MARKETING MIX: PROFILE; Last Tango in Chelmsford: Steve Kay * former Marketing director * Britvic

You know when you’ve been Tango’d. And last week it appeared Britvic’s marketing director Steve Kay had been, when he abruptly walked out of the company’s Chelmsford HQ. The official line was that he’d completed the job he was brought in to do.

You know when you’ve been Tango’d. And last week it appeared Britvic’s

marketing director Steve Kay had been, when he abruptly walked out of

the company’s Chelmsford HQ. The official line was that he’d completed

the job he was brought in to do.



Everyone can agree that Kay’s record during his three years in the top

Britvic post was a successful one. Tango has become a 90s brand icon and

its strategy has won a place in marketing text books by turning an

advertising campaign into a cult experience.



But it is wrong to assume that Kay’s reign at Britvic has been entirely

flawless.



The 42-year-old Yorkshireman has many admirers. Those who have worked

for him praise his hands-off management style, his intelligence and his

quick-thinking creativity. But Kay has detractors too. They say that he

fits the old saying ‘You can always tell a Yorkshireman, but you can’t

tell him much’.



Indeed Kay himself says the Tango turnaround is not entirely his doing.

The brand’s change from lacklustre fizzy pop to madcap British icon was

in fact started by Tony Hillyer, who is now fighting for Littlewoods

Pools against the National Lottery. Kay’s job had been to take Tango

further.



Some say he has not gone far enough. Detractors say that although

Tango’s sales have undoubtedly grown over the past three years - from

150 million litres in 1994, to 199 million in 1995, to a projected 260

million in 1996 - so has the investment behind it. In 1994, the firm

spent pounds 10m on the brand, in 1995, pounds 12m. This year it is

spending pounds 17m and over pounds 124m will be invested over the next

five years.



‘Tango has grown, but maybe it should be questioned whether it has grown

enough to justify the investment behind it,’ says one observer. They

also say that Tango has been allowed to dominate the Britvic portfolio,

putting other brands, such as Robinsons, in the shade.



Kay has also promoted himself along with the Tango brand. He is a man

who enjoys the spotlight and has featured in two ad campaigns. In the

summer of 1994, just a year into the job, he starred in ads for the

launch of Still Tango. He told a primetime TV audience to report any

sightings of the drink, insisting it had nothing to do with Britvic.



Thirty thousand viewers rang the hotline and the Britvic launch was

widely reported. Unfortunately, the ITC got in touch too, telling

Britvic that it had exploited ‘the credibility of the medium to play a

prank on viewers, all in pursuit of the great god publicity’.



Then, in June 1994, there was more unwelcome attention when Tango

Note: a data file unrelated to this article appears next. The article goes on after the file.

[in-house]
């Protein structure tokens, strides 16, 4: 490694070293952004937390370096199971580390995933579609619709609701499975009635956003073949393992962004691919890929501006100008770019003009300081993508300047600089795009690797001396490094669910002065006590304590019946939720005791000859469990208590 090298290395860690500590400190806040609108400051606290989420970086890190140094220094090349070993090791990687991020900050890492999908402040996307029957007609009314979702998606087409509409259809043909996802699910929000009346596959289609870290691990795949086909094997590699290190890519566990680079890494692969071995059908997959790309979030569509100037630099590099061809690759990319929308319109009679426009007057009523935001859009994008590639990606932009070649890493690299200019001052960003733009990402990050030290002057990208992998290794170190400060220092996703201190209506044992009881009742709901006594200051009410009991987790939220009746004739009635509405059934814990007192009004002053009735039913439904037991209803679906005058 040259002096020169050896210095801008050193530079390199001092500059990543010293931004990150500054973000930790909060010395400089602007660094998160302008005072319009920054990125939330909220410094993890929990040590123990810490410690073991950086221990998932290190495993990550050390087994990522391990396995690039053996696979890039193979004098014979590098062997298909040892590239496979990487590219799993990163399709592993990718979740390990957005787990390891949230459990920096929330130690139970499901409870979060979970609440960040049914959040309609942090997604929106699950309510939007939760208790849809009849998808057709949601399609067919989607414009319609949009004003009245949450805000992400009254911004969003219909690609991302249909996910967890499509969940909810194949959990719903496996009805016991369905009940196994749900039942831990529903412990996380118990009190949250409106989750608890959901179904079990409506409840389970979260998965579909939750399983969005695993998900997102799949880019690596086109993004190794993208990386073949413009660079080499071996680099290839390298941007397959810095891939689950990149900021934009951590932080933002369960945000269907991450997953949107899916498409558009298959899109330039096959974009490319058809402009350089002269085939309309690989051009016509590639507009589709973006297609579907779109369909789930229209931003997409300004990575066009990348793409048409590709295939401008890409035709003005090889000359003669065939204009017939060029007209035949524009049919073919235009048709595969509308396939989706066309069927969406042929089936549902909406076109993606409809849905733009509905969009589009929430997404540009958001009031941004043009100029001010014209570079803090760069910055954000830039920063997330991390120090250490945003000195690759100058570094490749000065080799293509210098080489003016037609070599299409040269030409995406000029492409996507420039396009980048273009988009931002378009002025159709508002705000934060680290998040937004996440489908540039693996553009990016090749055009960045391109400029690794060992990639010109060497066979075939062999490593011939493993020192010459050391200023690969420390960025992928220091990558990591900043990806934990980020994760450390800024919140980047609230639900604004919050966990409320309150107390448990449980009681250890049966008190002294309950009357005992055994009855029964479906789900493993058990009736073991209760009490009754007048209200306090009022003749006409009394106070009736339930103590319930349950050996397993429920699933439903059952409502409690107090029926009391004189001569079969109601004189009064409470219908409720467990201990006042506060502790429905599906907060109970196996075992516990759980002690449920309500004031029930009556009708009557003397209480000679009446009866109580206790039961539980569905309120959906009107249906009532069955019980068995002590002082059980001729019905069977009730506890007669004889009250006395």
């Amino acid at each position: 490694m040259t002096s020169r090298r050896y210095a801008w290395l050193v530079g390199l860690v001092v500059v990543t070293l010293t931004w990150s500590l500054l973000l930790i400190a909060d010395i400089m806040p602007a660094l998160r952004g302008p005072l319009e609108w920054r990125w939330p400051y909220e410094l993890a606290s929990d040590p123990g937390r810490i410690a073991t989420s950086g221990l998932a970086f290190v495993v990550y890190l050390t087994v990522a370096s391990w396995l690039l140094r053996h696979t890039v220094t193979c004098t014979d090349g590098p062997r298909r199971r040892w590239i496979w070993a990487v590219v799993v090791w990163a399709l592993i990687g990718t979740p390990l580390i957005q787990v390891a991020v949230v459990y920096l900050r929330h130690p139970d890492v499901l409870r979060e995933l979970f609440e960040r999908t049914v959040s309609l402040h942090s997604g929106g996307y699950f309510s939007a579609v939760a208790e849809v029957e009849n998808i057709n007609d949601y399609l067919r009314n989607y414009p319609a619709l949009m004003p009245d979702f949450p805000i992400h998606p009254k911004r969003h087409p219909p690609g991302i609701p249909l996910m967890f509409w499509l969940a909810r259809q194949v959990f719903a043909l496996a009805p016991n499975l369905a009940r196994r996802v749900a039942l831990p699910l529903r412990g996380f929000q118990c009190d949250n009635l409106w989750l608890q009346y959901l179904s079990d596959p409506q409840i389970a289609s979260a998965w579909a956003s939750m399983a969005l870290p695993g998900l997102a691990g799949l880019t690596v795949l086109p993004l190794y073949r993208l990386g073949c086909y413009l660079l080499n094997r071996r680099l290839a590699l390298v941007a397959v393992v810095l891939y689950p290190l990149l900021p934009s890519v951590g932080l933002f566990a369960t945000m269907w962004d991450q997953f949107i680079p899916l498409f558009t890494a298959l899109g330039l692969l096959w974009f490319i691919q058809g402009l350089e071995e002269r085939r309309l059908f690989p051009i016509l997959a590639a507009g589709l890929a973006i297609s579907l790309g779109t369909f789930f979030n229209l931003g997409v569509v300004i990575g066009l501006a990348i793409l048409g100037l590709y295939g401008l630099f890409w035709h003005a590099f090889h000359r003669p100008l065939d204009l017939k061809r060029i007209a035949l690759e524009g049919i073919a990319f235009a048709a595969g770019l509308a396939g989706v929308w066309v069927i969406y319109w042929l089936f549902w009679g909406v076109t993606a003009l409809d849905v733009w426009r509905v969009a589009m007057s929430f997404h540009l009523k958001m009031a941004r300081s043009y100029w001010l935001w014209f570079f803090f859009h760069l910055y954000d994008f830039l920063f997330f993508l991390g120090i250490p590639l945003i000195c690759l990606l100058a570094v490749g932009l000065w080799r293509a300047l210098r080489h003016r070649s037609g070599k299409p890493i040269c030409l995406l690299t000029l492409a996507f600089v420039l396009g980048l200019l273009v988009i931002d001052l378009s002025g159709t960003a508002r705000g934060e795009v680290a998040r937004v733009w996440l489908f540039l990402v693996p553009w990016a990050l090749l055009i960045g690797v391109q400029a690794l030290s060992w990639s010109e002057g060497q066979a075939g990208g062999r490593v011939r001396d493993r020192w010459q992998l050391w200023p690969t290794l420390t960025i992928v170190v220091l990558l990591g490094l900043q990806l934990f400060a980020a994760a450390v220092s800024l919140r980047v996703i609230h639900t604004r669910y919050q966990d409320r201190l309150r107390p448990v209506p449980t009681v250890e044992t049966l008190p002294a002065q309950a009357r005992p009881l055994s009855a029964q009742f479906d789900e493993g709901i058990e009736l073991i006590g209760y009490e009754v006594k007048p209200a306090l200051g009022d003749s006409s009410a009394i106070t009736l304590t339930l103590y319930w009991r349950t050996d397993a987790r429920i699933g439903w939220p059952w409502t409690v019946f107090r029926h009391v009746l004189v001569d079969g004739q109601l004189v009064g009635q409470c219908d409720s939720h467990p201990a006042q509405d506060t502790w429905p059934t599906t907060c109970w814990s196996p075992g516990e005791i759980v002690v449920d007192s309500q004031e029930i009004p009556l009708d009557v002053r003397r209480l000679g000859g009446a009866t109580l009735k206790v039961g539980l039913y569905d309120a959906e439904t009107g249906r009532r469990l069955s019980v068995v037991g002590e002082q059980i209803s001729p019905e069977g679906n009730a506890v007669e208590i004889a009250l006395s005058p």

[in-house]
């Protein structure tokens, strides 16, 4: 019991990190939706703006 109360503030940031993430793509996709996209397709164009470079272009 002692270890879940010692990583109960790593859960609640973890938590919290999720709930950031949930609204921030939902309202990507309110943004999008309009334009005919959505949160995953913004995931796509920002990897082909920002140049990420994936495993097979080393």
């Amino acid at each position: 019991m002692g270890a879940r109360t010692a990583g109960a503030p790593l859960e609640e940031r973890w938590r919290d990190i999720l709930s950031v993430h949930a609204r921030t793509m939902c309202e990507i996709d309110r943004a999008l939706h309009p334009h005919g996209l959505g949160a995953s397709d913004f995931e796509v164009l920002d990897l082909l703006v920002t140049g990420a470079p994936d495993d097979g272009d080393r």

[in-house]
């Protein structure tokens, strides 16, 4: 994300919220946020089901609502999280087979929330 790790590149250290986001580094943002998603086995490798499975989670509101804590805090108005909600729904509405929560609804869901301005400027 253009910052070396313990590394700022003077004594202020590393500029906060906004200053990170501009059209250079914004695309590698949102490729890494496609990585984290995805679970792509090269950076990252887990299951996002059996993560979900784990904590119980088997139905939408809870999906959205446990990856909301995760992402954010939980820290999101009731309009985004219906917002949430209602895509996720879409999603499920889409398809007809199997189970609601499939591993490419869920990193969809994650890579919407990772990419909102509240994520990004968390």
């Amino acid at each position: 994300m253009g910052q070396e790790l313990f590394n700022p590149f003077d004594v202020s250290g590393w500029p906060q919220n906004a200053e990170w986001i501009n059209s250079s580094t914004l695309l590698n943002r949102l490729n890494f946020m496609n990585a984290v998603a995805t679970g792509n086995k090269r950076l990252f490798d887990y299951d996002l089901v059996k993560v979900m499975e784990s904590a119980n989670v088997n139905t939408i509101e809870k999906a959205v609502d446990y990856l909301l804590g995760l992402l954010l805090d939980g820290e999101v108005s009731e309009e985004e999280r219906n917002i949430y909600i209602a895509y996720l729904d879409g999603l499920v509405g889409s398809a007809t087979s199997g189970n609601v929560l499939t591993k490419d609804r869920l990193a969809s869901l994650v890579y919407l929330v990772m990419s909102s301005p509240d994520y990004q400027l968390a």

inadvertently pioneered the alcopop sector, after Still Tango began to

ferment and turn alcoholic on the shelves. It had to be withdrawn, then

relaunched a year later, leading to another spoof TV ad which featured

the marketing director being ‘slippered’ for his mistakes.



There have been further mistakes outside Tango. In March 1994, Kay made

the bullish announcement: ‘All our research has shown we have another

winning brand,’ as pounds 6m was poured into the Liptonice ice tea drink

in a joint venture with Unilever and PepsiCo. In April 1996 he was

making rather more humble statements and it was acknowledged that Brits

simply would not embrace the cold fizzy tea.



The problems with the brand were clearly not held against him by

Britvic, which promoted him to the board in July 1995. Kay looked

destined for a senior executive role within the company beyond

marketing, until last week.



It is unlikely Kay will stay away from the marketing world for long: his

pedigree means several companies will be trying to get the telephone

number of his holiday home in France this week.



Kay began his marketing career working on whitener products for Cadbury-

Typhoo. After three years he joined Seagram as brand manager of wines.

He left to join Whitbread, becoming the marketing controller of the

take-home division.



Three years further on, he made a brief visit to the agency world and

joined Yellowhammer, but realised within months that he preferred the

client side of life. Carlsberg was his next port of call but he left

when it became Carlsberg-Tetley.



Kay has not yet decided on his future role, but it is certain that his

track record and work on Tango will ensure him another top marketing

spot - if he wants one.



BIOGRAPHY



1985-1988 Take-home, marketing controller - Whitbread

1988-1989 Yellowhammer

1989-1993 Marketing director - Carlsberg

1993 Director of Carlsberg brands - Carlsberg

1993-1994 Director of brands marketing - Britvic

1994-present Director of marketing - Britvic



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